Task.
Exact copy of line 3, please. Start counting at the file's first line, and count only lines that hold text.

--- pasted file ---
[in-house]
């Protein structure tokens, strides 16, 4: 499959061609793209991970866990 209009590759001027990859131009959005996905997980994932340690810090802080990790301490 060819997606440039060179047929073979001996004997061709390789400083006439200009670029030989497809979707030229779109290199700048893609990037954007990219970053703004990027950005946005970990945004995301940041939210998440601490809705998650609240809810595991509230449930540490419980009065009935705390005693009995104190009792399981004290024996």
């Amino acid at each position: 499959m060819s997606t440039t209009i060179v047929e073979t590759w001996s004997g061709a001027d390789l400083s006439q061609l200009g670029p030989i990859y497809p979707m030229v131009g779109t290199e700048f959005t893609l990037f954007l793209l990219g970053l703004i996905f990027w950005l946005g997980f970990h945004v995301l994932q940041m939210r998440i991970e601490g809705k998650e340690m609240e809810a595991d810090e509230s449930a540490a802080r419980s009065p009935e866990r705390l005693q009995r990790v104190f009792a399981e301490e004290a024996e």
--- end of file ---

């Amino acid at each position: 499959m060819s997606t440039t209009i060179v047929e073979t590759w001996s004997g061709a001027d390789l400083s006439q061609l200009g670029p030989i990859y497809p979707m030229v131009g779109t290199e700048f959005t893609l990037f954007l793209l990219g970053l703004i996905f990027w950005l946005g997980f970990h945004v995301l994932q940041m939210r998440i991970e601490g809705k998650e340690m609240e809810a595991d810090e509230s449930a540490a802080r419980s009065p009935e866990r705390l005693q009995r990790v104190f009792a399981e301490e004290a024996e």